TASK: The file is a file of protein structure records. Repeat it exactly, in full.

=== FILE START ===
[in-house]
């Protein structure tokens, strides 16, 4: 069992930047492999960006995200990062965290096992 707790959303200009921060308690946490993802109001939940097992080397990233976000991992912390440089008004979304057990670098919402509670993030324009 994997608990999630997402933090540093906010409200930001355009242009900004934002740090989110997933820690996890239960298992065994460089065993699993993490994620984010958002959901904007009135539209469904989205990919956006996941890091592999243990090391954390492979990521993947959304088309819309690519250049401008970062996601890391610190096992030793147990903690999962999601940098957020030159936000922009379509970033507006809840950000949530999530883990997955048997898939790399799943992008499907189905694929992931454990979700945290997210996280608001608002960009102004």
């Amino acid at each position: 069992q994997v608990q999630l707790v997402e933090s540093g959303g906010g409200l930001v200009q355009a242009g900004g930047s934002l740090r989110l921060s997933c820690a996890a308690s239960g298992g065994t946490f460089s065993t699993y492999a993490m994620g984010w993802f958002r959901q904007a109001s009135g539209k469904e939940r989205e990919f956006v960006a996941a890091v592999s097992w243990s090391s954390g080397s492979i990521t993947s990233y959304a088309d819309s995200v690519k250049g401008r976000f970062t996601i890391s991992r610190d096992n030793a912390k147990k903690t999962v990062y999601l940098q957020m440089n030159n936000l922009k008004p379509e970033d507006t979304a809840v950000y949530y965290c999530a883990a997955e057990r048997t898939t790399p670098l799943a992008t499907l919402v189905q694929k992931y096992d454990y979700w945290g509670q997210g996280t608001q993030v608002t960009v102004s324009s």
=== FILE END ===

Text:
[in-house]
């Protein structure tokens, strides 16, 4: 069992930047492999960006995200990062965290096992 707790959303200009921060308690946490993802109001939940097992080397990233976000991992912390440089008004979304057990670098919402509670993030324009 994997608990999630997402933090540093906010409200930001355009242009900004934002740090989110997933820690996890239960298992065994460089065993699993993490994620984010958002959901904007009135539209469904989205990919956006996941890091592999243990090391954390492979990521993947959304088309819309690519250049401008970062996601890391610190096992030793147990903690999962999601940098957020030159936000922009379509970033507006809840950000949530999530883990997955048997898939790399799943992008499907189905694929992931454990979700945290997210996280608001608002960009102004």
């Amino acid at each position: 069992q994997v608990q999630l707790v997402e933090s540093g959303g906010g409200l930001v200009q355009a242009g900004g930047s934002l740090r989110l921060s997933c820690a996890a308690s239960g298992g065994t946490f460089s065993t699993y492999a993490m994620g984010w993802f958002r959901q904007a109001s009135g539209k469904e939940r989205e990919f956006v960006a996941a890091v592999s097992w243990s090391s954390g080397s492979i990521t993947s990233y959304a088309d819309s995200v690519k250049g401008r976000f970062t996601i890391s991992r610190d096992n030793a912390k147990k903690t999962v990062y999601l940098q957020m440089n030159n936000l922009k008004p379509e970033d507006t979304a809840v950000y949530y965290c999530a883990a997955e057990r048997t898939t790399p670098l799943a992008t499907l919402v189905q694929k992931y096992d454990y979700w945290g509670q997210g996280t608001q993030v608002t960009v102004s324009s």